The purpose of the GoFundMe page, beyond sharing information, is to raise money for a range of treatments and therapies. It’s surely a sign of the esteem in which this charismatic, generous artist is held that an initial goal of $35,000 has raised almost double that amount in just four days. Still, no one needs to be reminded about the overwhelming cost of health in the United States—apart from which, Barnes has been forced to give up his work, and his wife is taking time off for caregiving.
Information about Barnes’s present situation can also be found on a Caring Bridge page updated regularly by his wife, Erica Bricking. And among today’s new releases, listed below, you’ll find a recording of a mesmerizing set Barnes presented in a duo with British improviser Mark Wastell, known as The Scotch of St. James, during ErstQuake 2, a festival presented by the Erstwhile and Quakebasket labels in 2005.
Wastell’s label, Confront Recordings, issued the live set today to raise funds for Barnes. Listening to it now, I’m transported instantly back to the scene, awash in the sounds of gongs whispering conspiratorially and singing rapturously.
Warmest wishes, Tim.
Album of the Week
String Noise, Greg Saunier, International Contemporary Ensemble
(New Focus; CD, DL)
A Lunch Between Order and Chaos
(Chaikin; CS, DL)
(Infrequent Seams; CS, CD, DL)
I’ve come to think about the three count ’em three new albums the violin duo String Noise issued on March 26 as a glimpse of an abundant past, a pragmatic present (or, optimistically, near past), and an idealized future. Of course, it doesn’t really seem so likely that Pauline Kim Harris and Conrad Harris explicitly intended this effect. Then again, here’s a pair of married fiddlers with busy individual careers, transforming the violin duo from a too close for comfort venture into an ensemble equally suited to the expressive vulnerability of Alvin Lucier’s Love Song and the hoodoo yawp of “No More Beatlemania” by Half Japanese. So really, nothing’s out of the question.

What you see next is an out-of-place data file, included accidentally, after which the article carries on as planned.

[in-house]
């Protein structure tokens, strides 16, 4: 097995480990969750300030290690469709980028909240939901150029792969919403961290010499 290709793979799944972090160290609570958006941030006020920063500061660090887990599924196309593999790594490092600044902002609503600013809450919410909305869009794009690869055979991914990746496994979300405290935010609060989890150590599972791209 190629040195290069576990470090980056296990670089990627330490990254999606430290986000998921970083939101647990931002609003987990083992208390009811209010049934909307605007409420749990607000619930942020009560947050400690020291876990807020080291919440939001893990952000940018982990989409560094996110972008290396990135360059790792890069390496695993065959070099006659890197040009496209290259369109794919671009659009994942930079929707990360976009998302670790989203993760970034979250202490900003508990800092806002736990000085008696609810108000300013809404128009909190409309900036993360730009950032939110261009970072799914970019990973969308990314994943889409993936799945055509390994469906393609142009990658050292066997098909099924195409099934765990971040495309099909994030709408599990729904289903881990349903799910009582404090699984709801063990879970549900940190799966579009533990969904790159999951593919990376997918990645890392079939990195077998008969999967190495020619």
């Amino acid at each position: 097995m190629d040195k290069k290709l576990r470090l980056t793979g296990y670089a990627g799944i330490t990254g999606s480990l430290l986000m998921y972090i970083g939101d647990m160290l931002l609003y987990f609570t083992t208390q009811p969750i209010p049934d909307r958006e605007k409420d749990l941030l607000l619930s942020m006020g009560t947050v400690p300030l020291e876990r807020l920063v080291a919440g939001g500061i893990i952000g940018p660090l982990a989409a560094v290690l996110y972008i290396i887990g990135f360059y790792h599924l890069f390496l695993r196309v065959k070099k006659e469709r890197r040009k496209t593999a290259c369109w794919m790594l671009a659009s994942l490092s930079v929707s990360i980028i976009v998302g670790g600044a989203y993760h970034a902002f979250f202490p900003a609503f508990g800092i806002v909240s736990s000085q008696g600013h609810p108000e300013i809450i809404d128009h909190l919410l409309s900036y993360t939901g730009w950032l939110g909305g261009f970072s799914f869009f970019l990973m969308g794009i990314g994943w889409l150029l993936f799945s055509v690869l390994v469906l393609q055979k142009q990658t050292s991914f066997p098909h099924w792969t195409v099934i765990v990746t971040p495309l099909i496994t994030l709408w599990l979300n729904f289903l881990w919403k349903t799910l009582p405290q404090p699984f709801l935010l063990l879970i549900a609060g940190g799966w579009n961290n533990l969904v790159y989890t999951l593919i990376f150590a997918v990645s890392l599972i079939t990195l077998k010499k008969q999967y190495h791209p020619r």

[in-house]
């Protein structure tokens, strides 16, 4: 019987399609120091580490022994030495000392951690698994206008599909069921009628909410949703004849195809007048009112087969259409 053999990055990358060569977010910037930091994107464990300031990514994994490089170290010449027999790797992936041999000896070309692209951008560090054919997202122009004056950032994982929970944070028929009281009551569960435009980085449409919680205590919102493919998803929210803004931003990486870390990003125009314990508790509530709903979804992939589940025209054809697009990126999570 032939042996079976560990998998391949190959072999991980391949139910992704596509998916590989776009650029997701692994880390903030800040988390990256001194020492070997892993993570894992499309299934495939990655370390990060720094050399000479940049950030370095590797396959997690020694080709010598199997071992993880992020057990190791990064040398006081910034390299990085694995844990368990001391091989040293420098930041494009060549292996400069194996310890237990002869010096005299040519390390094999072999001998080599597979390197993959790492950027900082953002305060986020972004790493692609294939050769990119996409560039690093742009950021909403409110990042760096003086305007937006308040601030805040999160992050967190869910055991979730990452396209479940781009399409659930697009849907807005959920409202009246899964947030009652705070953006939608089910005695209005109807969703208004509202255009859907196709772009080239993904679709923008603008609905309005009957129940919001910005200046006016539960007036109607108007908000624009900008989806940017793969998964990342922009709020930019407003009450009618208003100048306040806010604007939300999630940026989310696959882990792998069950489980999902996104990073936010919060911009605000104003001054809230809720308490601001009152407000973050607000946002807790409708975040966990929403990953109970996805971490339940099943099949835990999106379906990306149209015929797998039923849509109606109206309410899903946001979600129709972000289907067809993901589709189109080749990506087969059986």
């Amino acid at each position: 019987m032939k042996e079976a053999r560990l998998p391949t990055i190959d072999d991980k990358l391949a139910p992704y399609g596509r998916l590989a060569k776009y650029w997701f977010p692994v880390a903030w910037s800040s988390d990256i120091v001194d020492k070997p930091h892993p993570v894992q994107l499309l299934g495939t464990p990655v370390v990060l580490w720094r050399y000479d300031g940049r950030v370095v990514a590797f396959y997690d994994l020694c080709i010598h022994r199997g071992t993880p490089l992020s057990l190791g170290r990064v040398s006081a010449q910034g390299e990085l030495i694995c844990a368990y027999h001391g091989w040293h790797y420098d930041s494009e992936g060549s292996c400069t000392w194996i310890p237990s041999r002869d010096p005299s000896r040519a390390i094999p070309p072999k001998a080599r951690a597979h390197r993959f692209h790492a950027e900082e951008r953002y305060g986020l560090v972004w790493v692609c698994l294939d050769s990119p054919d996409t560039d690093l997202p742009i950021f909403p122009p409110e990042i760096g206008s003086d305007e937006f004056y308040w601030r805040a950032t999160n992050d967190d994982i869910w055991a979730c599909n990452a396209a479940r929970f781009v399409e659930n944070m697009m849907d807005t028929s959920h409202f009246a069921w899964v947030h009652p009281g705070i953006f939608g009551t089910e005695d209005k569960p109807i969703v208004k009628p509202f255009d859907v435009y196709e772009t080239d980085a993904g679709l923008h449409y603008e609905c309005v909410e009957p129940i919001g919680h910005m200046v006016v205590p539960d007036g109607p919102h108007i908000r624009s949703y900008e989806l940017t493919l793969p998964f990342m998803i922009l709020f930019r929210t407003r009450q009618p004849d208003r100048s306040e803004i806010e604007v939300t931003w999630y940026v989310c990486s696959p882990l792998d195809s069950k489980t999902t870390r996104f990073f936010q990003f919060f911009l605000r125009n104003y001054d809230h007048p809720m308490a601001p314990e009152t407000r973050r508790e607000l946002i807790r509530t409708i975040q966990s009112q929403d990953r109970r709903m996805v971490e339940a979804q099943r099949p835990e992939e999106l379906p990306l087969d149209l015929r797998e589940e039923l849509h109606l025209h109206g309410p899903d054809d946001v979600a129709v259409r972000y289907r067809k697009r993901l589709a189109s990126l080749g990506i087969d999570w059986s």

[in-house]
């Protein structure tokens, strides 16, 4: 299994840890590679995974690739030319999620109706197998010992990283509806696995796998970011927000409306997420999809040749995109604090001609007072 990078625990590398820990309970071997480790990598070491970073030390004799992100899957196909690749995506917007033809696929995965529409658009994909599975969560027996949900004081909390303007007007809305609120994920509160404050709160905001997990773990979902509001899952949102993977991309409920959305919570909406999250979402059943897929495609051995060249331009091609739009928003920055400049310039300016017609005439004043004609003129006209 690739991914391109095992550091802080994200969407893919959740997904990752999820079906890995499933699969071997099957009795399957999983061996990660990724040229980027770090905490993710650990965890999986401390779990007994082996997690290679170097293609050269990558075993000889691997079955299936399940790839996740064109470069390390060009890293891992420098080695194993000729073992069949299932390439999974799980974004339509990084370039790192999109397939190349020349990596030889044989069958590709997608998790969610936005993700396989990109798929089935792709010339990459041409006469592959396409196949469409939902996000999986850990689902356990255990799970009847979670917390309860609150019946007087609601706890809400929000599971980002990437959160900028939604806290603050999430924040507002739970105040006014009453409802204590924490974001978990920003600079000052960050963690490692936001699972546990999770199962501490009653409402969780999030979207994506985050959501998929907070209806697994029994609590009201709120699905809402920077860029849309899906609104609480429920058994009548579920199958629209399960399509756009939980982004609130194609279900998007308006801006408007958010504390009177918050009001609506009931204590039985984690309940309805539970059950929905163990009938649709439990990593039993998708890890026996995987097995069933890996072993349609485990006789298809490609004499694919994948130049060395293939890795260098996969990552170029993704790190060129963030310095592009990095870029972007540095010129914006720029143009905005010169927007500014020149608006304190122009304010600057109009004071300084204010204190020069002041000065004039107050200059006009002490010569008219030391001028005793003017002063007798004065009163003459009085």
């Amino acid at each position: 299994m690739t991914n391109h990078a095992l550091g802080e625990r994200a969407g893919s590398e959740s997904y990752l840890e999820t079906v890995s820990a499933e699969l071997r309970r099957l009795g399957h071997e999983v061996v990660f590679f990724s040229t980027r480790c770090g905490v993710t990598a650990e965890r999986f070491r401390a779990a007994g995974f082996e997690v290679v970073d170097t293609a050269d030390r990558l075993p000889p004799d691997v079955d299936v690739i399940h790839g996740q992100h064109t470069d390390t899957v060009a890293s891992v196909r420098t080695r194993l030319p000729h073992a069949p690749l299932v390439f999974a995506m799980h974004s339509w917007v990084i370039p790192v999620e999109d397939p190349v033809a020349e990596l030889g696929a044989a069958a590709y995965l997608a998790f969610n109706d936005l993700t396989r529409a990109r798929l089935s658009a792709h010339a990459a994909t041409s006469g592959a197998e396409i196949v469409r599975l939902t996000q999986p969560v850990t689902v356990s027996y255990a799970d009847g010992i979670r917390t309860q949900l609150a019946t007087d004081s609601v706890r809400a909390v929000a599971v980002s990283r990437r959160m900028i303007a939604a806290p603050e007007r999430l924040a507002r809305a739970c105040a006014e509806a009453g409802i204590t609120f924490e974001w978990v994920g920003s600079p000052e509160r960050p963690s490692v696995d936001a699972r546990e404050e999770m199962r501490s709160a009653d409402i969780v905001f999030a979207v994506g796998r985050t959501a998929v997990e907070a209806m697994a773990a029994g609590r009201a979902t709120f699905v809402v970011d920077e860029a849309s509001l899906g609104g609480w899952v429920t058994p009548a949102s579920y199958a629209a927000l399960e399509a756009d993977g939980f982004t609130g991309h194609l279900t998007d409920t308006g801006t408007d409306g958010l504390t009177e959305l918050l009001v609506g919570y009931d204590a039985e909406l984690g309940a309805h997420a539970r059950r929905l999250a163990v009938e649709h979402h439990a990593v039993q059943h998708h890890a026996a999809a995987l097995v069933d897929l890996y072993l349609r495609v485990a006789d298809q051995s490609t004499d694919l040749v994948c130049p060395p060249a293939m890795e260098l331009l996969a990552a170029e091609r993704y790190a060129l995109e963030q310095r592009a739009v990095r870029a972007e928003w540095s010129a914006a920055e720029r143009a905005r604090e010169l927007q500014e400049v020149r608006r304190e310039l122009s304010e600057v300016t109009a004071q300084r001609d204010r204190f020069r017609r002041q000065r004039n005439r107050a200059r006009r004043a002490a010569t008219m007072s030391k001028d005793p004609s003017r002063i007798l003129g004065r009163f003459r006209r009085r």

Giga Concerto represents the ghost of business past: a carnivalesque punk-Baroque concerto grosso by Eric Lyon, whose original works and indie-rock arrangements defined early String Noise recordings and shows. Originally composed for the duo to play with the String Orchestra of Brooklyn, it’s adapted here for the broader options of the International Contemporary Ensemble, whose members are conducted by Nicholas DeMaison.